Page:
Museums of Libya

Apollonia Museum

Apollonia Museum (also known as Susa Museum) is an archaeological museum located in Susa, Libya. Its collection includes ancient Libyan and Ptolemaic sculptures, funerary art, architectural elements, ceramics and other household items.[1] The museum houses a lot of history that includes Greek and Latin artifacts.

Cyrene Antiquity Museum

Cyrene Antiquity Museum is an archaeological museum located in Shahhat, Libya. It contains several statues and mosaics from the ancient Greek and later Roman city Cyrene.

According to a multi level research, four out of 200 statues at Cyrene Antiquity museum have previously been identified as dolomitic marble from the northern Aegean island of Thasos

Red Castle Museum

The Red Castle Museum, also known as As-saraya Al-hamra Museum (Arabic: متحف السرايا الحمراء), the Archaeological Museum of Tripoli or Jamahiriya Museum, is a national museum in Libya. It is located in the historic building known as the Red Castle of Tripoli (Arabic: السراي الحمراء), sometimes also referred to as Red Saraya, on the promontory above and adjacent to the old-town district with medina Ghadema.

Designed in conjunction with UNESCO, the museum covers 5,000 years from prehistory to the independence revolution (1953) era. The museum has an entrance on historic As-Saha al-Kradrah, the Martyrs’ Square. The museum has been closed since 2011.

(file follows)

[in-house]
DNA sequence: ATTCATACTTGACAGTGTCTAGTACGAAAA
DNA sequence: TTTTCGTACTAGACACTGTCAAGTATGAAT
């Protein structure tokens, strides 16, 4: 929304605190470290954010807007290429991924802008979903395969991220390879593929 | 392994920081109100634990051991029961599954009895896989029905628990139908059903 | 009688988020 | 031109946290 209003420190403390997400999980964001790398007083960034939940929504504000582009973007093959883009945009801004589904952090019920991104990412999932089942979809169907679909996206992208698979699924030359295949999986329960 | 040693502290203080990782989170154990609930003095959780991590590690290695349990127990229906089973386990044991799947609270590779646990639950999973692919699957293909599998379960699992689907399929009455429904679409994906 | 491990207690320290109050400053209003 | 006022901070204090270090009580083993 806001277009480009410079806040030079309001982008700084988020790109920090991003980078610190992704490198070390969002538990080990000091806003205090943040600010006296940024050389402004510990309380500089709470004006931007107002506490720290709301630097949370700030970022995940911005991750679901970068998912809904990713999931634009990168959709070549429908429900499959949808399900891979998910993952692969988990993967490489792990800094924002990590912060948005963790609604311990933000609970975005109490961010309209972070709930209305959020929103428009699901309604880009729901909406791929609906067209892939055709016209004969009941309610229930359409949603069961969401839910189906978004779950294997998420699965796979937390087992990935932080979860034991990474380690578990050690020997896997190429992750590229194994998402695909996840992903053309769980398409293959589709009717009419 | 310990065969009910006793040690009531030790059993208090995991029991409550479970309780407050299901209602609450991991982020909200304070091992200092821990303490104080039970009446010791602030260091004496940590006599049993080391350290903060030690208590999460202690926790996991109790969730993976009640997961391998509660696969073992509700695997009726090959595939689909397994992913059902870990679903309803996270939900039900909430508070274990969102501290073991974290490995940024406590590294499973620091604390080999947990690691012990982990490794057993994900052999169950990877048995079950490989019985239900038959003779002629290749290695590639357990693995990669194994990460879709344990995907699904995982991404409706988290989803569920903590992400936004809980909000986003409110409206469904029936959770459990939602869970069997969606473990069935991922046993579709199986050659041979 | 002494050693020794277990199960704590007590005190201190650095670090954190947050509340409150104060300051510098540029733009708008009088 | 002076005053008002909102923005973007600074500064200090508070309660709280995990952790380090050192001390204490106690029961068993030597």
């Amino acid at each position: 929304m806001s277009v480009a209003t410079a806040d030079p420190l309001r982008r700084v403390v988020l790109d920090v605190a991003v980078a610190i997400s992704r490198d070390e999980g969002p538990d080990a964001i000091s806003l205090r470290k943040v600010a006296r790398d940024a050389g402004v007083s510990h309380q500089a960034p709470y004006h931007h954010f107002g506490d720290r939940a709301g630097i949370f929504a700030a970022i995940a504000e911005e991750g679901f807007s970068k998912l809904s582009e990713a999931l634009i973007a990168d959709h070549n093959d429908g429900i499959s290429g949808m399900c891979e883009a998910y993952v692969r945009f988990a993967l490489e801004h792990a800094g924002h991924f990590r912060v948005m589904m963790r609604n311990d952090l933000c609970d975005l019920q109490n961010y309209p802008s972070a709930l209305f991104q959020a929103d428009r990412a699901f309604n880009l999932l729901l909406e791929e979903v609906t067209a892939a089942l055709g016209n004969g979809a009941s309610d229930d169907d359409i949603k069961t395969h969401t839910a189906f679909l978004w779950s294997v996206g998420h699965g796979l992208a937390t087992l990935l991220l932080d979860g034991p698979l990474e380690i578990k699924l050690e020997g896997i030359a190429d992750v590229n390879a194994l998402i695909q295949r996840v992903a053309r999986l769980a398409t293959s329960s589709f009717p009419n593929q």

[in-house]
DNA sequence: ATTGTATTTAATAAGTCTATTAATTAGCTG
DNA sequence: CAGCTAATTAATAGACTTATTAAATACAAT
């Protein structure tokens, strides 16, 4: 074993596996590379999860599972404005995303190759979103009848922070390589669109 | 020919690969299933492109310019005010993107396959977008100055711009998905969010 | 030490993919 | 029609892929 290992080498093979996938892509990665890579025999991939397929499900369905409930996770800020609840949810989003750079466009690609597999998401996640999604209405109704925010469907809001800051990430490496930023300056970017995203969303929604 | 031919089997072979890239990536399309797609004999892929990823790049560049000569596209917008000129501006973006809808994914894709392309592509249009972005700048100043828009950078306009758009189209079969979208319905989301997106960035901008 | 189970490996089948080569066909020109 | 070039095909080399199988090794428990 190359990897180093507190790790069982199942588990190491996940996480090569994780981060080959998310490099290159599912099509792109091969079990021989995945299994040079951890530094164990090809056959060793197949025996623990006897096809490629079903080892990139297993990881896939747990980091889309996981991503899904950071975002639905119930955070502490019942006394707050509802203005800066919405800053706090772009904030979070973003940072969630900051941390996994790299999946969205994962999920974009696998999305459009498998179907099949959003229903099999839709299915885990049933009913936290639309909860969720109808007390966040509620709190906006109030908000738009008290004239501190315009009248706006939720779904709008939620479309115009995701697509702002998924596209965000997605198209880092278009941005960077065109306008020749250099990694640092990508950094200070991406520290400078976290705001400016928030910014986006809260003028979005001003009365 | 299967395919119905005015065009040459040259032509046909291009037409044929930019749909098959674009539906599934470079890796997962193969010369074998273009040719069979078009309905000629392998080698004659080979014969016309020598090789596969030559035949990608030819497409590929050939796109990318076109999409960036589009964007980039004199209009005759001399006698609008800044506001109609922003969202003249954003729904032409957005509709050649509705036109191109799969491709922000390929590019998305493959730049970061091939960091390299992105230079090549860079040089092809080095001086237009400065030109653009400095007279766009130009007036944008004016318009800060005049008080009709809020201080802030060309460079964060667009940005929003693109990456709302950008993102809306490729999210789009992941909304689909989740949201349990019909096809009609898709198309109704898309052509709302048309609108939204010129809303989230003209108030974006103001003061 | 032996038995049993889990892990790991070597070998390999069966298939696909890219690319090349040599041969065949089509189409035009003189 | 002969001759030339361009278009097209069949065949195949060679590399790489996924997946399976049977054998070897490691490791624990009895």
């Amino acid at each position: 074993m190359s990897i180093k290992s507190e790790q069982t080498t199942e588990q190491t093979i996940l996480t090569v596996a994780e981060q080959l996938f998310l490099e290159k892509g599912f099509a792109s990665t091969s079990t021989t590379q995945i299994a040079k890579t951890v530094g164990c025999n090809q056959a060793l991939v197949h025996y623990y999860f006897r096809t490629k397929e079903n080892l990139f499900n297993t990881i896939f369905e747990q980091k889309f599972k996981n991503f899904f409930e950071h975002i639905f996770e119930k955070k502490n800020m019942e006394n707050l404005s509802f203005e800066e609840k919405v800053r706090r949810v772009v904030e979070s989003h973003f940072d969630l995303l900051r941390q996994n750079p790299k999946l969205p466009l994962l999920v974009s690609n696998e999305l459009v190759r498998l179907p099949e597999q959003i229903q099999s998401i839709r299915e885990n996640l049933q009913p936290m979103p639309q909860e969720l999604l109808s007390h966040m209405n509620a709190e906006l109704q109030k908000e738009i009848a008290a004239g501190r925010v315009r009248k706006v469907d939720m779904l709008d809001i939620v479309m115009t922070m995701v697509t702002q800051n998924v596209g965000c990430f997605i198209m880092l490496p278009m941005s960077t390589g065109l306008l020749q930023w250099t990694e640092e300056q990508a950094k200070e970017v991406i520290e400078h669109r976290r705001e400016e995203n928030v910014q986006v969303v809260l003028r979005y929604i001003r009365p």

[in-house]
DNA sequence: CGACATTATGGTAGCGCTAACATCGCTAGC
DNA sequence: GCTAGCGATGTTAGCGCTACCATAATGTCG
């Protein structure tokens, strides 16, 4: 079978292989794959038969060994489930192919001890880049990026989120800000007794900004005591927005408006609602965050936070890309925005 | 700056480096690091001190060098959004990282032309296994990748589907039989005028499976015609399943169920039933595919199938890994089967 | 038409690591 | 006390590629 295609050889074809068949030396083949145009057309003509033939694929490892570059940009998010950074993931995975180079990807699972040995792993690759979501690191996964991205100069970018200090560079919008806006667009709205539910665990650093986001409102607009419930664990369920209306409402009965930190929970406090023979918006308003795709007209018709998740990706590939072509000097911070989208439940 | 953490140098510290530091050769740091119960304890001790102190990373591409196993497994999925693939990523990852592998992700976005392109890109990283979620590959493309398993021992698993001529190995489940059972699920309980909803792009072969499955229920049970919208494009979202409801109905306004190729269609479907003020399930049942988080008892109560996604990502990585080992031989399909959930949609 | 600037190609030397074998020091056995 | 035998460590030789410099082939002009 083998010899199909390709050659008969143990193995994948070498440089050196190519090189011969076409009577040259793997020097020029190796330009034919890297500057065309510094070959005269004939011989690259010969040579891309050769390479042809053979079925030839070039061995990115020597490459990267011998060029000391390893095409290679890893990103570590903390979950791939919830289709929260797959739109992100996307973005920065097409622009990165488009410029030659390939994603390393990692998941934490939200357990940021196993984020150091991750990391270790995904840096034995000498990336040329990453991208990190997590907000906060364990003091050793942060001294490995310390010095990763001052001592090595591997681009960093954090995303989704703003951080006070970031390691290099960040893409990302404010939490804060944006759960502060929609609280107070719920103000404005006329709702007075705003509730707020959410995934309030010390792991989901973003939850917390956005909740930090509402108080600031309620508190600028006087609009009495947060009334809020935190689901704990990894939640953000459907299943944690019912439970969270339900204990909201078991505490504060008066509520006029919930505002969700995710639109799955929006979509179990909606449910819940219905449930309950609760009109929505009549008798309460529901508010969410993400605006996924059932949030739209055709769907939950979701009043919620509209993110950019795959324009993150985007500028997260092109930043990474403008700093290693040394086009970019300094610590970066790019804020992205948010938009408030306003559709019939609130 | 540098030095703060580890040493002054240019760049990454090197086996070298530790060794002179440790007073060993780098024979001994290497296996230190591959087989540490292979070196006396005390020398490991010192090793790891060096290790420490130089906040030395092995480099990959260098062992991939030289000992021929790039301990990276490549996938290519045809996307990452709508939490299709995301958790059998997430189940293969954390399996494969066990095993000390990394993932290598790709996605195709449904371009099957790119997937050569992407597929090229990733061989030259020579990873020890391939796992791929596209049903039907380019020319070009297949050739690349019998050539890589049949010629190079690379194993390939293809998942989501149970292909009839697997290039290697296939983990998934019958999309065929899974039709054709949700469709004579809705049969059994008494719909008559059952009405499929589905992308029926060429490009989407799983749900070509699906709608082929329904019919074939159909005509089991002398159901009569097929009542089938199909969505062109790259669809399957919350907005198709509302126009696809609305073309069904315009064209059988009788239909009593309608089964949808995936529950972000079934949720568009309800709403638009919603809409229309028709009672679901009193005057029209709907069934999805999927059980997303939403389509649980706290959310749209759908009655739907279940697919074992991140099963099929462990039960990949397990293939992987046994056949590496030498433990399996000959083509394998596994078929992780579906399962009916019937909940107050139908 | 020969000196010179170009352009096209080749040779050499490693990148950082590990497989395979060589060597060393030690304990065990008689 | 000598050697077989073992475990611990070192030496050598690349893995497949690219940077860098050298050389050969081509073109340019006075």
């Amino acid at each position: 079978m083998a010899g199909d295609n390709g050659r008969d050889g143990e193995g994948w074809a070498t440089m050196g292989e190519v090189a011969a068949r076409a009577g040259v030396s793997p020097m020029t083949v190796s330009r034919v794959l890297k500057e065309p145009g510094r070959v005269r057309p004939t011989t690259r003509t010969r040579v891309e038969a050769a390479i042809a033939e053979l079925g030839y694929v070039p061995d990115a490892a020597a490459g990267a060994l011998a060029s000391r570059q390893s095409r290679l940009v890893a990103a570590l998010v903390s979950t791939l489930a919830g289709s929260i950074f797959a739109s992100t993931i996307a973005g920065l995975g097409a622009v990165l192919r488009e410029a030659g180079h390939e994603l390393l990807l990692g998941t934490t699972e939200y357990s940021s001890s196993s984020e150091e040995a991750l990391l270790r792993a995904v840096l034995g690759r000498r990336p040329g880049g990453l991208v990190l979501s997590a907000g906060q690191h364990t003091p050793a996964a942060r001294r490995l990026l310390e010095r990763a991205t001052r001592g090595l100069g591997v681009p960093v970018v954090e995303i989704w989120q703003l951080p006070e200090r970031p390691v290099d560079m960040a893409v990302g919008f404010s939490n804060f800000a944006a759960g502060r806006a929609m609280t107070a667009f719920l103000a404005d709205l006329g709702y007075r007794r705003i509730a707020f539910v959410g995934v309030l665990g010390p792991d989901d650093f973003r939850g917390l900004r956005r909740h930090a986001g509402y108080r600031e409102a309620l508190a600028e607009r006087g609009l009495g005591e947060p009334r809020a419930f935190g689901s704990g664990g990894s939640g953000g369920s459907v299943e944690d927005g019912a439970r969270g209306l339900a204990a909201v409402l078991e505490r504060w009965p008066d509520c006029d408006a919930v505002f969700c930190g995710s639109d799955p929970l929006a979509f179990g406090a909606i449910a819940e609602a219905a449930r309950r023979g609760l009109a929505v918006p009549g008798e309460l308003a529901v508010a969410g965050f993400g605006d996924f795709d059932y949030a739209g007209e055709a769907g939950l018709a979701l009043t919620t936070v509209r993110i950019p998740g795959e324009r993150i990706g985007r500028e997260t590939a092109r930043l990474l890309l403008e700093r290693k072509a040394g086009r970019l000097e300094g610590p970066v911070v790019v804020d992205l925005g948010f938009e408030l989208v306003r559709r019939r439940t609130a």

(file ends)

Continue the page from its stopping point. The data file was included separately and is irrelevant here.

Leptis Magna Museum

Leptis Magna Museum is an archaeological museum located in Khoms (Leptis Magna), Tripolitania, Libya.

It contains evidence of people of different origins that once inhabited the city of leptis magna, including Berber, Punic, Phoenicians and Romans.

The remains preserved in the museum include statues of characters from numerous classical mythologies such as Zeus and Apollo statues. Adding to that tools and objects that show their day-to-day life habits such as metal work, pottery and jewelry

The Germa Museum

The Germa Museum is an archaeological museum located in Fezzan, Libya. It contains old objects excavated at Germa, the seat of the ancient Garamantian Kingdom.The Garamantian Kingdom flourished between 400 BC and 600 AD.

Share it!

Scroll to Top


Stay informed and ahead of the game with our curated collection of the top 10 stories from Africa each day, Monday, Tuesday, Wednesday, and Thursday. On Fridays, gear up for the business world as we bring you the 10 most relevant and game-changing business stories. And on Sundays, prepare to be whisked away on a delightful journey through Africa’s vibrant lifestyle and travel scenes.